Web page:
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Mon, 18 Oct 2021
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Earth Changes

Bizarro Earth

Philippines: Families flee Bulusan lahar

Families living at the foot of Mount Bulusan volcano in Sorsogon were forced to leave their homes Wednesday night when heavy downpour loosened more volcanic deposits, triggering lahar that swelled the river channels in four villages in Irosin town, officials said.

Cloud Lightning

US: Missouri storm kills 2; tornado hits shopping mall in Pensacola, Fla.

High winds from a possible tornado struck rural northeastern Missouri early Thursday, killing a couple in a mobile home, authorities said. Several twisters hit in the southwest part of the state without causing major damage.

A tornado also touched down in the Florida Panhandle on Thursday, damaging the city's major shopping mall as a line of violent thunderstorms made their way across the state's western Panhandle. There were no immediate reports of injuries.


Elephants can literally sniff out danger

Elephants can literally smell danger, according to a study on Thursday that shows the animals can sniff out whether humans are friends or foes.

©REUTERS/Goran Tomasevic
Elephants in Kenya's Masai Mara national reserve, August 23, 2007.

Bizarro Earth

Israel's Mediterranean a 'septic tank?'

The Mediterranean is often called the world's most polluted sea and the waters around Tel Aviv offer a reason why.

©REUTERS/Gil Cohen Magen
A man walks along the shore of the Mediterranean Sea in the Israeli city of Haifa, October 9, 2007.

Magic Wand

The fish that can survive for months in a tree

It's one of the golden rules of the natural world - birds live in trees, fish live in water.

The trouble is, no one bothered to tell the mangrove killifish.

Scientists have discovered that it spends several months of every year out of the water and living inside trees.

The killifish can alter the way it breathes

Bizarro Earth

Volcano Erupted in Kamchatka, East Russia

Bezymyannyi volcano, located in the Ust-Kamchatka District, erupted on October 15.

Seismologists registered a sudden increase in activity of the volcano at 3:30 a.m. local time. Scientists think giant volcano kept erupting for two hours. It threw out columns of ash to the height of 5 to 7 km. The ash shower covered dozens of kilometres around the volcano, RIA Sever DV reports.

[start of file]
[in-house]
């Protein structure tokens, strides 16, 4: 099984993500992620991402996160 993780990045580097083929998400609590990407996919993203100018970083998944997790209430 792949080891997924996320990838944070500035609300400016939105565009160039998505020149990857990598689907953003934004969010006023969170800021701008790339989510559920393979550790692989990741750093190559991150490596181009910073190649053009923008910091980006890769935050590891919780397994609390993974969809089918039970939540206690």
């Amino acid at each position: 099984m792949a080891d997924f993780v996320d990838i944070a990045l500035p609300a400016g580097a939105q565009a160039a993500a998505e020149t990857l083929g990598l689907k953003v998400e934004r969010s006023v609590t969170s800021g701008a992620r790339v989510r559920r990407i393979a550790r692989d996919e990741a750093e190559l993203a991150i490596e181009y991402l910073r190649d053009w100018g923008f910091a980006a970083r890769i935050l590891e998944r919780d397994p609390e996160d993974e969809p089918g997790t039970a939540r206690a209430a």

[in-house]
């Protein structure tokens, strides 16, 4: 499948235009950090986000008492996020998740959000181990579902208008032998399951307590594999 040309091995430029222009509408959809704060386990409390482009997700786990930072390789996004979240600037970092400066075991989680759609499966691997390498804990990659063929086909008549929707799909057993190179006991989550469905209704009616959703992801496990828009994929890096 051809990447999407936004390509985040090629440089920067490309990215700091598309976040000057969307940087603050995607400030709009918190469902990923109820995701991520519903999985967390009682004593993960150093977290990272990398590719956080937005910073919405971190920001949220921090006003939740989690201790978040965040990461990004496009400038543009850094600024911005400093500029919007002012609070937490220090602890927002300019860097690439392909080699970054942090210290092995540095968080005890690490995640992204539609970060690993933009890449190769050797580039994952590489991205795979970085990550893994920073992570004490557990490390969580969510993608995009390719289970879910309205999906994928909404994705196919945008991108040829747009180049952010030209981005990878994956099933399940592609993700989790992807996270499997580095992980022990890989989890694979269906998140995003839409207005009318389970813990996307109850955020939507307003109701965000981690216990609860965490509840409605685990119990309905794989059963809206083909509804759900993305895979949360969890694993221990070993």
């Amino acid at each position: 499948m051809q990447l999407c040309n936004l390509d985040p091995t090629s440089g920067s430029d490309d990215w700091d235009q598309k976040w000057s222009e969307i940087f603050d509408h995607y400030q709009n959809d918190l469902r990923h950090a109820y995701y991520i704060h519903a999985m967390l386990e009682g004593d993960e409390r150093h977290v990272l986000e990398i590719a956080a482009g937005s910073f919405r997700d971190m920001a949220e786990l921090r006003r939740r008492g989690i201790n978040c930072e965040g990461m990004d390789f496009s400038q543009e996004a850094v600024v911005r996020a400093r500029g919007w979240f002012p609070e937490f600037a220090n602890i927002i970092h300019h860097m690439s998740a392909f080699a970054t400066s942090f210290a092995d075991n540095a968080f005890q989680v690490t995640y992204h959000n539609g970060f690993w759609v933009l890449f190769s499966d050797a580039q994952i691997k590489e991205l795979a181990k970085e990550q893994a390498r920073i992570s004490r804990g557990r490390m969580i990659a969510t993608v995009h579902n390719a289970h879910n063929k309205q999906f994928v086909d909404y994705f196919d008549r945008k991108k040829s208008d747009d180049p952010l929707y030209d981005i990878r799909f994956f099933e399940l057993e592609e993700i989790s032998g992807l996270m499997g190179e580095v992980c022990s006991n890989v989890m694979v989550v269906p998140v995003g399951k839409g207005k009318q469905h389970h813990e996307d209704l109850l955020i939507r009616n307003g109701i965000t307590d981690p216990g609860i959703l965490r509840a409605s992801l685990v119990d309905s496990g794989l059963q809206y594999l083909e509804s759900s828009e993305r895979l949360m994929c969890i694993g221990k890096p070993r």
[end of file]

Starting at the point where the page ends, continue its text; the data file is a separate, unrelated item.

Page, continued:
Cloud Lightning

Update: 10 killed, over 100 missing as storm hits S Bangladesh

Violent storms triggered by depression have swept Bangladesh's south and southeastern coastal belt, leaving at least 10 people dead and over 100 fishermen missing in the Bay of Bengal.

The storm struck the country's southern districts of Barisal, Bhola, Barguna, Noakhali, Patuakhali, Bagerhat, Faridpur and Rangamati Monday night, triggering heavy rain, tornado and landslide and leaving 10 killed and over 150 injured.

Better Earth

Mysterious foam on Lago Maggiore


Better Earth

Volcanic eruption may be linked to quakes

Scientists are setting up seismographs in a wilderness region of the British Columbian Interior today to determine if a pending volcanic eruption is the cause of hundreds of small earthquakes the area has been experiencing non-stop since last week.

©Natural Resources Canada
Map of earthquake activity over the past 30 days

John Cassidy of the Geological Survey of Canada said the region surrounding the remote volcano, known as the Nazko Cone, has experienced a "swarm" of over two dozen quakes a day since Oct. 10. The red volcanic rock cone is 16 kilometres from the village of Nazko, a community of about 200, and is 75 kilometres west of the town of Quesnel.

©Global Volcanism Program
Nazko Cone, the easternmost and youngest volcano of the Anahim volcanic belt in the Chilcotin-Nechako Plateau, central British Columbia

Comment: One wonders, of course, if this report is in any way related to the following:

Geoscientist Receives Grant To Study Effects Of Volcanoes On Climate Change In Arctic


Geoscientist Receives Grant To Study Effects Of Volcanoes On Climate Change In Arctic

Raymond S. Bradley, director of the Climate System Research Center at the University of Massachusetts Amherst, has received a three-year, $416,550 award from the National Science Foundation for his project, titled "Volcanoes in the Arctic System: Geochronology and Climate Impacts." The award will help Bradley and his colleagues to better understand the impacts that natural factors, such as explosive volcanic eruptions, can have on the Arctic system and on global climate fluctuations.

Volcanic ash cloud.